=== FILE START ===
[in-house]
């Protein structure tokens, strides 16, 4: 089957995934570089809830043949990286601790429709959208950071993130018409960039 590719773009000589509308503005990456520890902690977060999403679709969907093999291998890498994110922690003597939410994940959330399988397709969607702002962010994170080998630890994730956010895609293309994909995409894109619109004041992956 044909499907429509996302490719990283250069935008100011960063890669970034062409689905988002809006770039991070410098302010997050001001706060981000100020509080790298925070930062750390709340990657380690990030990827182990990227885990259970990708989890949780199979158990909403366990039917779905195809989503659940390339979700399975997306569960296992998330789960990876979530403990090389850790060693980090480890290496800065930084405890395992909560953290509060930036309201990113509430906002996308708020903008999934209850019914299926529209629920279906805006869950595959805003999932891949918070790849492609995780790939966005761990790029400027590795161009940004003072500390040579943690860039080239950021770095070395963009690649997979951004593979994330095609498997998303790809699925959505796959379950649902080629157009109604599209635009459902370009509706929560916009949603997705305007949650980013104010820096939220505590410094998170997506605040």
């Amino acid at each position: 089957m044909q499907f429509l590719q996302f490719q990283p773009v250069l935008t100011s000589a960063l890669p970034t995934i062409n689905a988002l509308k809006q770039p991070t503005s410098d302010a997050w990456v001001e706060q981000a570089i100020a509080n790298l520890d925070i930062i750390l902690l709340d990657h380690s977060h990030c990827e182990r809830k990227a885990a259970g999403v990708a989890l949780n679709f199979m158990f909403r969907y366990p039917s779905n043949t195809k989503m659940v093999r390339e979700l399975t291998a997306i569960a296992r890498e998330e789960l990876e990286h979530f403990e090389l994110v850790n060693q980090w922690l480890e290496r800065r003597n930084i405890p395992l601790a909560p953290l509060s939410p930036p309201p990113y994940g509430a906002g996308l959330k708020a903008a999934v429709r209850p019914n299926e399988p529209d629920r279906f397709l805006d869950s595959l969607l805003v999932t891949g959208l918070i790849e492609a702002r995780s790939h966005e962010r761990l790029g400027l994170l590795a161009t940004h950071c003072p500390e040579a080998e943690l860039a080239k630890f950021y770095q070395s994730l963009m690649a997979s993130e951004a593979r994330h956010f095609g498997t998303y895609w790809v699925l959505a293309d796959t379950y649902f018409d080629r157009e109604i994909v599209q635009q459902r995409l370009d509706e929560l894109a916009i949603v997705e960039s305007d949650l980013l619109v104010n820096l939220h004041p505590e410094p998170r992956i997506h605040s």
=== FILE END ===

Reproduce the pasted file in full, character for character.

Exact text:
[in-house]
């Protein structure tokens, strides 16, 4: 089957995934570089809830043949990286601790429709959208950071993130018409960039 590719773009000589509308503005990456520890902690977060999403679709969907093999291998890498994110922690003597939410994940959330399988397709969607702002962010994170080998630890994730956010895609293309994909995409894109619109004041992956 044909499907429509996302490719990283250069935008100011960063890669970034062409689905988002809006770039991070410098302010997050001001706060981000100020509080790298925070930062750390709340990657380690990030990827182990990227885990259970990708989890949780199979158990909403366990039917779905195809989503659940390339979700399975997306569960296992998330789960990876979530403990090389850790060693980090480890290496800065930084405890395992909560953290509060930036309201990113509430906002996308708020903008999934209850019914299926529209629920279906805006869950595959805003999932891949918070790849492609995780790939966005761990790029400027590795161009940004003072500390040579943690860039080239950021770095070395963009690649997979951004593979994330095609498997998303790809699925959505796959379950649902080629157009109604599209635009459902370009509706929560916009949603997705305007949650980013104010820096939220505590410094998170997506605040």
């Amino acid at each position: 089957m044909q499907f429509l590719q996302f490719q990283p773009v250069l935008t100011s000589a960063l890669p970034t995934i062409n689905a988002l509308k809006q770039p991070t503005s410098d302010a997050w990456v001001e706060q981000a570089i100020a509080n790298l520890d925070i930062i750390l902690l709340d990657h380690s977060h990030c990827e182990r809830k990227a885990a259970g999403v990708a989890l949780n679709f199979m158990f909403r969907y366990p039917s779905n043949t195809k989503m659940v093999r390339e979700l399975t291998a997306i569960a296992r890498e998330e789960l990876e990286h979530f403990e090389l994110v850790n060693q980090w922690l480890e290496r800065r003597n930084i405890p395992l601790a909560p953290l509060s939410p930036p309201p990113y994940g509430a906002g996308l959330k708020a903008a999934v429709r209850p019914n299926e399988p529209d629920r279906f397709l805006d869950s595959l969607l805003v999932t891949g959208l918070i790849e492609a702002r995780s790939h966005e962010r761990l790029g400027l994170l590795a161009t940004h950071c003072p500390e040579a080998e943690l860039a080239k630890f950021y770095q070395s994730l963009m690649a997979s993130e951004a593979r994330h956010f095609g498997t998303y895609w790809v699925l959505a293309d796959t379950y649902f018409d080629r157009e109604i994909v599209q635009q459902r995409l370009d509706e929560l894109a916009i949603v997705e960039s305007d949650l980013l619109v104010n820096l939220h004041p505590e410094p998170r992956i997506h605040s």